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The Message of a Simple Morning

Updated: Jul 6, 2020

It was a Monday during the pandemic and all the house was asleep.


There was not a sound but the chirping of the birds in the early morning sunrise


until...


"Wake UUUU-uuuup, beautiful Ima!" (mom in Hebrew)


There was my spritely squirrel all ready to go, completely awake. Note that she did not, however, try to wake up her equally tired and sleeping Aba (dad in Hebrew).


Now, I am NOT an early riser. For 14 years I had to wake up at 5:15am every morning to get to my classrooms on time and as a mother who has worked to build a more forgiving schedule, I do not enjoy being woken up. Even when so sweetly.


But then something magical happened. And I am pretty sure it was because of all of the foundational work that had come before.


Here's the sequence of events:


She noticed that her beautiful Ima was indeed NOT ready to wake up. So she plopped her huge pile of friends and blanket on our bed and kissed me on the cheek saying, "it's ok, baby...yes, it's ok sweet one..."


I began to grumble something to the ring of "Lula, Ima and Aba are very tired and still want to sleep a little bit. Do you want to cuddle?" and prepare for the inevitable "nooooo!!!!" when she added, "well, I understand. So you can keep sleeping because I have an apple that was already washed in my snack box!" Jump, knee on stomach, sweet kiss, cuddle, "oh! And I can read in that little chair too!"


CHEERS for the snack box and children who can open the fridge by themselves! (the latter being something I had sometimes cursed in the past.) And oh GLORY for the little reading and meditation nook in our bedroom.


So I got to actually turn over and refocus on the birds. I got to sleep MORE after my child had already woken!!! All while listening to the sweetest of little feet that ran to the kitchen and back, and then proceeded to set up her very own pile of books next to her morning snack. After that, she ran to her toy rotation and built a barn and yard with magnatiles.


And then for the following blissful hour, my husband and I got to slowly wake up, cuddle, and even read our own books in bed!


It was quite a triumph, and turned into a really loving morning filled with pancakes and fun.

 


But what this magical little moment made me realize even more so was the amazing gift of providing our children with examples of stillness:


If she had only watched us ask for what we need and explain exactly why before rolling over in bed, that would have been enough.


If she had only watched us cuddle, learning by example how to share simple moments of love, that would have been enough.


If she had only experienced the freedom of safety and responsibility that comes when we trust our toddlers to sometimes fend for themselves, that would have been enough.


If she had only experienced the stillness of a mindful morning and learned how to cherish each moment, that would have been enough.


If she had only witnessed each of her parents diving hungrily into their books, learning by example how nourishing the written word is, that would have been enough.


If she had only learned play independence and the joy of imaginative play with loose parts, that would have been enough.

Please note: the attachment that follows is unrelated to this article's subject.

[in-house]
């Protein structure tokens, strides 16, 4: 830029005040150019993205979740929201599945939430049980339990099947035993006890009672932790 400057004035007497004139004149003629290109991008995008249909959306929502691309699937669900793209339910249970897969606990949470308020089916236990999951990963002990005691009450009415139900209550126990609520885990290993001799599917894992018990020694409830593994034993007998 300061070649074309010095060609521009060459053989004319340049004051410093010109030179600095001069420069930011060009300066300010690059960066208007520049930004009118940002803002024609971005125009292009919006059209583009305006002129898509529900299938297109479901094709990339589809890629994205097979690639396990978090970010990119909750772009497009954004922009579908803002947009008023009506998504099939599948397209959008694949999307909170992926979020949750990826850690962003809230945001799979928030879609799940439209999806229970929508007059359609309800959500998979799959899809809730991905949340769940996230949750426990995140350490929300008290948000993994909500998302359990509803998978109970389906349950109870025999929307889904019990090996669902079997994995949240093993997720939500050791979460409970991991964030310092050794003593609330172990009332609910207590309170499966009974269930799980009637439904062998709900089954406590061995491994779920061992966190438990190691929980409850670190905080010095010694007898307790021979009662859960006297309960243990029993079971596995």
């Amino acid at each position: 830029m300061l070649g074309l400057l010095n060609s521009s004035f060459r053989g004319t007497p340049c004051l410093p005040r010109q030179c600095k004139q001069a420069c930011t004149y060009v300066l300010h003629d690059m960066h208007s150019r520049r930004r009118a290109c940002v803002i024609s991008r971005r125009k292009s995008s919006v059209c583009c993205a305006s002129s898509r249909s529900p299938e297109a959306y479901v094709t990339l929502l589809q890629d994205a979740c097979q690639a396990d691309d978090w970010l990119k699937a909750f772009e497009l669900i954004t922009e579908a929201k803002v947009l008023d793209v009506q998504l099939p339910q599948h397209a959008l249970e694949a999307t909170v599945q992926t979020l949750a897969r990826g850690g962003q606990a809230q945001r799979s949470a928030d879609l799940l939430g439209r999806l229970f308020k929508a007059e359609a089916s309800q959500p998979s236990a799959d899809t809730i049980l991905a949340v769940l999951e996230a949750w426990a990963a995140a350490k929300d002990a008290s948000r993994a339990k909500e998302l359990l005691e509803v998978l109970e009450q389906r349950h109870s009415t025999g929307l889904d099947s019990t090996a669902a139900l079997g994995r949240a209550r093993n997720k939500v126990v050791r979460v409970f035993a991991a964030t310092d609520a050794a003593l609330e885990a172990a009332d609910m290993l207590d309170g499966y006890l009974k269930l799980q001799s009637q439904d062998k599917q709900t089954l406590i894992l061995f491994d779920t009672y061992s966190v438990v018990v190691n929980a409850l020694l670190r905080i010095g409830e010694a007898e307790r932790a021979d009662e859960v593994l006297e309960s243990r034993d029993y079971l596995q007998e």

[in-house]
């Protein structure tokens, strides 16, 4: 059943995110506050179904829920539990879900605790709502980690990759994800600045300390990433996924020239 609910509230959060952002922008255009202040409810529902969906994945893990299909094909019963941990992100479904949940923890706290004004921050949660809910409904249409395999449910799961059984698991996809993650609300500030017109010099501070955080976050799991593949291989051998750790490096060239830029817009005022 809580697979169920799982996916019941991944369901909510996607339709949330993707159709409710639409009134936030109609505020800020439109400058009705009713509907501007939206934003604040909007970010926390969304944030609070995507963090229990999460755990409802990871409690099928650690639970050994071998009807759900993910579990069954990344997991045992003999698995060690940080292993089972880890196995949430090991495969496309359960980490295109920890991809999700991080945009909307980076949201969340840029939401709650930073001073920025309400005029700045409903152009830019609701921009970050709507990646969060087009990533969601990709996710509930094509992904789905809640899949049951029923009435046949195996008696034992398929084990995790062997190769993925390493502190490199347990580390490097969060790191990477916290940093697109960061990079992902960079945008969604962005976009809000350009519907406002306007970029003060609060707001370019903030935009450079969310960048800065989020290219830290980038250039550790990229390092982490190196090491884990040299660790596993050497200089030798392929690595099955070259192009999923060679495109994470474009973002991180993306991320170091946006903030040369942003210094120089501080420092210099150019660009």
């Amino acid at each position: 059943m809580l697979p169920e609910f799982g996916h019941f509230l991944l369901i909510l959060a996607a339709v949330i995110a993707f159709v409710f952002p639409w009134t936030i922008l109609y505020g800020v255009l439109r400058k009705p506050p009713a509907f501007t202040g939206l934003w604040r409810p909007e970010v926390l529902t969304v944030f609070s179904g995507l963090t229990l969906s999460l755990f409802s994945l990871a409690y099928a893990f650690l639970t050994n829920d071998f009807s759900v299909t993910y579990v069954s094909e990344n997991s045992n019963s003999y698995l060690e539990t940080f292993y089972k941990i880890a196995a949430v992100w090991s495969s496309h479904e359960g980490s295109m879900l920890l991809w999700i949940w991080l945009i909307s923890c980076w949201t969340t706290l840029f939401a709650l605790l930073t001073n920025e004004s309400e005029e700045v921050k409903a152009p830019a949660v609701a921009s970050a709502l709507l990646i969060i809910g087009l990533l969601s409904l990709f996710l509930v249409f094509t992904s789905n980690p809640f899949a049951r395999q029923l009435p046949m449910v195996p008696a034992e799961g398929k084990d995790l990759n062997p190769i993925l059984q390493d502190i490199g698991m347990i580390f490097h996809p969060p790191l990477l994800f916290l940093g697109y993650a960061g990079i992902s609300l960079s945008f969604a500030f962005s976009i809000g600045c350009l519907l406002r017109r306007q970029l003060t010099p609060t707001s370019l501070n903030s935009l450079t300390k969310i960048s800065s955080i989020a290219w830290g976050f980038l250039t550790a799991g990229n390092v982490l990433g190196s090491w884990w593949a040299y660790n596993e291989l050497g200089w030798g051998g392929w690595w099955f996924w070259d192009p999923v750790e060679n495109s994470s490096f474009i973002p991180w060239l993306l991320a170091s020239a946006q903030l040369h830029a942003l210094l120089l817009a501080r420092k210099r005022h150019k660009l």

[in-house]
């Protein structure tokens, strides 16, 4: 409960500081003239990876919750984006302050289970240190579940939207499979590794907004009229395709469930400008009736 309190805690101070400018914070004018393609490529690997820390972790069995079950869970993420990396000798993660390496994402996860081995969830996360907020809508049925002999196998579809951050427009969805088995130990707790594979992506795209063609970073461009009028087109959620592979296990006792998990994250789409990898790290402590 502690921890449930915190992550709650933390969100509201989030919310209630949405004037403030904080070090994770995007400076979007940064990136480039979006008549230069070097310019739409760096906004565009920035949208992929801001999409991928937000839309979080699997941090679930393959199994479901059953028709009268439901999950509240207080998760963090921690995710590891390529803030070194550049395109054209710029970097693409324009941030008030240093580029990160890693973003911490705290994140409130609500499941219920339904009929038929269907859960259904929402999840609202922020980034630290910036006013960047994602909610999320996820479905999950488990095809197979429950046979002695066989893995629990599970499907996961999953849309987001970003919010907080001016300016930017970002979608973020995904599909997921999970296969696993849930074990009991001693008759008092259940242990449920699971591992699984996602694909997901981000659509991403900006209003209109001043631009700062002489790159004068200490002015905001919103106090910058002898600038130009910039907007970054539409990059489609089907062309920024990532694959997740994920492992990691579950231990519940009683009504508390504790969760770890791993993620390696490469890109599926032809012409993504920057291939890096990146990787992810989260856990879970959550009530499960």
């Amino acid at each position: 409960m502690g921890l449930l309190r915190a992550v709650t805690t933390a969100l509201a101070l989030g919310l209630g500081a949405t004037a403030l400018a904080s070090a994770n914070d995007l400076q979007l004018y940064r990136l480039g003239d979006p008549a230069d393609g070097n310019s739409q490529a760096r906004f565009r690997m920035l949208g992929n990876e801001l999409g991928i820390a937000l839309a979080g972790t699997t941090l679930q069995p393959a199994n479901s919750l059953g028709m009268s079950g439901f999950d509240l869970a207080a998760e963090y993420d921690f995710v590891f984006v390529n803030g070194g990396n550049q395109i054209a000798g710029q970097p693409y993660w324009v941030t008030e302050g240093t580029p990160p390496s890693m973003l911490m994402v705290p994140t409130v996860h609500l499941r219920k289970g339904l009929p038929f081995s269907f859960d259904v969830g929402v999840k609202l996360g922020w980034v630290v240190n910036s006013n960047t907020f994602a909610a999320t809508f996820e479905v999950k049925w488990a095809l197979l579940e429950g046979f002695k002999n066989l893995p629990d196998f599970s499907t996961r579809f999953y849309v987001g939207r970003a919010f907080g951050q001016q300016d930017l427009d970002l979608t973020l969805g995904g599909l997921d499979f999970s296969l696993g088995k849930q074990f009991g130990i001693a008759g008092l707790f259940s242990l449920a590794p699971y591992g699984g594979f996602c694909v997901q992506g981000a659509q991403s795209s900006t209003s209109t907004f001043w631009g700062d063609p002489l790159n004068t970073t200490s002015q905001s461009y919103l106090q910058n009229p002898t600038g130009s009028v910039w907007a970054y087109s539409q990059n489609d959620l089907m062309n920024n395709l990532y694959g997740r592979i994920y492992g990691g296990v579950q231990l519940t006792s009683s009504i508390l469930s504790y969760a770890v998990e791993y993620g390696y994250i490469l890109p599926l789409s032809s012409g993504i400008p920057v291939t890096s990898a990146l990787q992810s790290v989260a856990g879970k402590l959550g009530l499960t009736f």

And in that moment, we were also given a precious gift: the knowledge that sometimes doing nothing as parents is enough. Even more than enough.


In the scarcity culture we build around ourselves that is always, mercilessly telling us that we are not enough, that what we are doing and what we are thinking is not enough, that we will never be enough, the power of a simple morning where, in my experience, I stated my needs and had my needs met. My child was able to empathize and meet my needs. She was able to be self supportive and shame resilient. That is because in our house, at least, I am done with parenting from a place of guilt or fear or worry. I am done with hiding what I really need. I am way into showing my hurt, revealing my pain, stating when I need a break or when I feel weak or tired. I try to bear my soul and show up as I am every day. So because of that, she is learning the same.


And THAT is what's up.


 

So I wanted to share some of the hard-earned lessons in my own parenting that I have thought a lot about, especially recently:


LESSON ONE: Make fewer goals, try to accomplish less, and celebrate more.

Ahh, the superhero complex, boy do I know it well. What I have discovered is that the age old adage of less is more is absolutely true and oh so hard. But what was real in the classroom and is still true in my motherhood as well as quarantine life is that I have a tendency to try to tweeze out every precious minute of time alone to get things done and then instead of doing just that...I fall apart.


So now every time I feel the tendency creeping up to overload my workday or my special work time, I remind myself to be kind to myself.


Some ways I do this:

  • every time I know I will have an opportunity to work I write for myself only 1-3 manageable, bite-size goals that I KNOW I will accomplish

  • sometimes those goals are so small, like respond to one e-mail

  • sometimes those goals have nothing to do with my work and are about self care, like taking a 30 minute break

  • I don't have mandates or a schedule, instead go with the flow

And then I celebrate! I celebrate what was. I tap into gratitude. Sometimes I jump around the room and repeat an empowering incantation like


EVERY DAY IN EVERY WAY I ACCEPT AND SHARE THE WEALTH, MONEY IS ABUNDANT, LOVE AND PEACE WITHIN AND I AM IN PERFECT HEALTH!